If baby isn’t latching onto your breast correctly, you’ll need to fix their latch as soon as you can. A proper, deep latch won’t damage your breasts. If you need help, visit a lactation consultant, or read this article on the deep latch written by the lactation consultants at The Pump Station & Nurtury.

3. Take a warm shower

A warm or hot shower can help soften the breasts and relieve mastitis. Plus, it’s soothing! So, stand in the shower and face the spray, and let the warmth and pressure help work out any blockage or flow restriction. Keep in mind that the pressure of stronger sprays works best, although any heat will help. While you shower, hand-express milk to help remove the obstruction.

4. Apply a warm compress

In the same way that a hot shower helps relieve mastitis, the heat of a warm compress can help soften the breasts and unclog any blockage.

  • Wet a washcloth with very hot tap water, then wrap it around the breast.
  • Alternatively, you could pour some water onto a clean paper diaper and heat it in the microwave for 30 seconds, then wrap the diaper around your breast. Just be careful not to burn yourself.
  • There are warm compresses available that are specially designed for breasts, but these aren’t necessary to buy.

Apply a compress every few hours, for at least 15-20 minutes at a time (keeping a compress on the breast for as long as it stays warm is best). This technique is especially effective to help get breastmilk flowing just prior to a feed.

5. Massage the affected breast(s)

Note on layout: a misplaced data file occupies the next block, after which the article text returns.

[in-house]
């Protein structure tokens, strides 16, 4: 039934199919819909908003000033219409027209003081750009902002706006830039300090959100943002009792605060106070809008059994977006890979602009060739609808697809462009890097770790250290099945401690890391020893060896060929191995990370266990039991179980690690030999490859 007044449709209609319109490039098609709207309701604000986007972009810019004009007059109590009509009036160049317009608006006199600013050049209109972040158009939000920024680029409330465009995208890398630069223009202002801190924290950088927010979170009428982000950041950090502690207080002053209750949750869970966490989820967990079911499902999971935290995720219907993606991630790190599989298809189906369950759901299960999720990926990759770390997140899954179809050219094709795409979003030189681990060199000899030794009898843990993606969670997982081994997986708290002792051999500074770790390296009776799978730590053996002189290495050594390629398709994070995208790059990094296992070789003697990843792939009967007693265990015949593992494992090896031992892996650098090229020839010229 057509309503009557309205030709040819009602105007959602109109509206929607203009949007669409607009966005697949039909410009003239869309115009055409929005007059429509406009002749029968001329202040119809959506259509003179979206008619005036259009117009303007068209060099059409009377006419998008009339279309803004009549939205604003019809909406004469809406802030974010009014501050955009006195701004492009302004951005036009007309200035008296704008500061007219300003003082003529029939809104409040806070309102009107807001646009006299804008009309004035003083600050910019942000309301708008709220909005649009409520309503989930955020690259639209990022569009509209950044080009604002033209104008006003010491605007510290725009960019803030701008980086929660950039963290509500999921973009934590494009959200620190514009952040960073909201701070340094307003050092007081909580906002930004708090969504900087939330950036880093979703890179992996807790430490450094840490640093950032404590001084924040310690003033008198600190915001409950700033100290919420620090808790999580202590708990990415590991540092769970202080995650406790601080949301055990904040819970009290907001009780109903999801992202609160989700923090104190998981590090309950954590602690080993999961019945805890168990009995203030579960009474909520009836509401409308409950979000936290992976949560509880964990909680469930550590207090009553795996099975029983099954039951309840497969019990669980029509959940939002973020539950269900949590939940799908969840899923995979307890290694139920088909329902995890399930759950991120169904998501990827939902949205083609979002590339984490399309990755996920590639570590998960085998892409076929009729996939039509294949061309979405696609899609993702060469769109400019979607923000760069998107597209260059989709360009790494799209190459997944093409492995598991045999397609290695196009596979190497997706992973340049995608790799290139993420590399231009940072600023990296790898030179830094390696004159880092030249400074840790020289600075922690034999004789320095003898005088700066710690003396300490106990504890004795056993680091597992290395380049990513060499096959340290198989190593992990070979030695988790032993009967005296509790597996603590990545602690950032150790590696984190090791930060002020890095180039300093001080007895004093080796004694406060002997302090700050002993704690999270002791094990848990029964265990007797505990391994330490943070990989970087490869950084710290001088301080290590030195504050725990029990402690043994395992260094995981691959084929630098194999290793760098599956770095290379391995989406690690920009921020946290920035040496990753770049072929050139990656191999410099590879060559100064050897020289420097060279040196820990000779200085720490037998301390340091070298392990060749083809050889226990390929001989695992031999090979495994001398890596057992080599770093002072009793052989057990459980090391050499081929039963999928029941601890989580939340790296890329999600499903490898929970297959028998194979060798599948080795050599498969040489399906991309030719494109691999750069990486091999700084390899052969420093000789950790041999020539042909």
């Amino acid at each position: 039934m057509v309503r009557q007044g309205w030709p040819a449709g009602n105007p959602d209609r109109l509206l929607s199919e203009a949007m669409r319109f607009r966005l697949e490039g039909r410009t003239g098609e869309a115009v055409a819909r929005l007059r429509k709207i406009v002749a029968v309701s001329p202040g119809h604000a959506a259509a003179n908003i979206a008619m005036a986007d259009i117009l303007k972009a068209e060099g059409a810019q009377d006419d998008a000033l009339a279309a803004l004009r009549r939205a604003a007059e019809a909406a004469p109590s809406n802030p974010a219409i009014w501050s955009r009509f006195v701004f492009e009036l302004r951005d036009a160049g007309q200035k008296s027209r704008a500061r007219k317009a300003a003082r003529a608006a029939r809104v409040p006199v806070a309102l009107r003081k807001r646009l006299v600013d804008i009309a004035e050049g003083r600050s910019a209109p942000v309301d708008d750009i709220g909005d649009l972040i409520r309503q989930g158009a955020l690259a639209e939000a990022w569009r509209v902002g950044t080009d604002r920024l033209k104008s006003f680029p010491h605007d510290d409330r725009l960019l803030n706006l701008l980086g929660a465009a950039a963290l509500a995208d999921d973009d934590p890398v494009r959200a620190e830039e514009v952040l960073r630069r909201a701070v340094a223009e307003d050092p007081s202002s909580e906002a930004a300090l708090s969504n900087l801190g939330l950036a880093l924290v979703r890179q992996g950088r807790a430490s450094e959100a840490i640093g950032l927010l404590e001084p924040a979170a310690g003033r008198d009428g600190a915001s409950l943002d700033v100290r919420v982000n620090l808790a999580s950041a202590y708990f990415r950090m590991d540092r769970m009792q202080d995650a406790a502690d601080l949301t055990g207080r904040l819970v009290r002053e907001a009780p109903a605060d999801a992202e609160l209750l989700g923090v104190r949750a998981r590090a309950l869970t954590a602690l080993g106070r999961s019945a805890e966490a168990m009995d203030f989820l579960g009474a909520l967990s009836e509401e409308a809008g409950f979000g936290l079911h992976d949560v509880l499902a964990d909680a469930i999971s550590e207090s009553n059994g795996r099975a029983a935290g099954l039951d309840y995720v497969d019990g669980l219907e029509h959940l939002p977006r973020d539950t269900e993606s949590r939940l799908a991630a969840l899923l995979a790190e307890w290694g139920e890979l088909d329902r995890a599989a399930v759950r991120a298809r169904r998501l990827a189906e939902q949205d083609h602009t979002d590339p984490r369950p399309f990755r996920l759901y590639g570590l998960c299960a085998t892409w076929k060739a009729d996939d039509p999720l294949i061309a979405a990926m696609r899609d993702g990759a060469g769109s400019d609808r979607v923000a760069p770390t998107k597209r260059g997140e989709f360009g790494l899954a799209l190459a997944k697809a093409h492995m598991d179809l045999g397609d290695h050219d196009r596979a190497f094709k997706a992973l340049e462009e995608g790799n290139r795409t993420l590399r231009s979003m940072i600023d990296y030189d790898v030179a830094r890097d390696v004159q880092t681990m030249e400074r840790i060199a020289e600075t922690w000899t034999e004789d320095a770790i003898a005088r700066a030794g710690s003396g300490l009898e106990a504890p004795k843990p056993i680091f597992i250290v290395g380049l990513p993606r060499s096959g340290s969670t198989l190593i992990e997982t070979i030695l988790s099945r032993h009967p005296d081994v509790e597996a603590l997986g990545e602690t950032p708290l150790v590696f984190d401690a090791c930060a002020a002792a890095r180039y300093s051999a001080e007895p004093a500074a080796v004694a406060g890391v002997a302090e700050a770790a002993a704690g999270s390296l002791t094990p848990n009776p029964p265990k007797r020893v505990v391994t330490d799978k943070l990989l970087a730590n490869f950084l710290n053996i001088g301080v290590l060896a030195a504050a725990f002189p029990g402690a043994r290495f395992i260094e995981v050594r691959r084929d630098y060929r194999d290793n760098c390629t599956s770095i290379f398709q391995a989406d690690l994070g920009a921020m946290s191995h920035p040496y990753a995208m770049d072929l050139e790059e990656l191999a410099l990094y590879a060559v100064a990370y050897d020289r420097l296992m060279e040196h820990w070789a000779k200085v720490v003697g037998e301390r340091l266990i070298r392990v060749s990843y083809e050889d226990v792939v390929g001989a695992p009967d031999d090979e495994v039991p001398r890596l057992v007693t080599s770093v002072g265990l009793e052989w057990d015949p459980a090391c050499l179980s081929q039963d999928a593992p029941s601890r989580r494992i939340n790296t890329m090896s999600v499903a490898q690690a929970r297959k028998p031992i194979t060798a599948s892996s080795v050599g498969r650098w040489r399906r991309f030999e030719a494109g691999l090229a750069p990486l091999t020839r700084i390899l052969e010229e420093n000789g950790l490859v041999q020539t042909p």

If you feel any hard spot on your breast, this is likely a plugged milk duct. Massaging this spot right away will help clear the blockage before things get worse. Start at the outside of the affected area and gently massage in a circle with your fingers, working your way towards the nipple. You can also massage by pressing with your thumb, working from the far end of the affected area towards the nipple. But any massaging that works around the affected area, in any direction, should help.

If your entire breast is engorged or otherwise affected by mastitis, and is in lots of pain, massaging will still help clear the clogging. Even though it may hurt and be painful to touch, massage your breast deeply --- using your knuckles may be especially effective. Aim to find where the blockage is, and give that area a particularly strong massage to remove that obstruction. In this case, pumping before or after the massaging may also be helpful.

Another option, no matter how obstructed your breasts are, is to use an electric massager on the affected area instead of using your hands. Just like you would if you massaged with your hands, focus on the blockage area and work towards the nipple.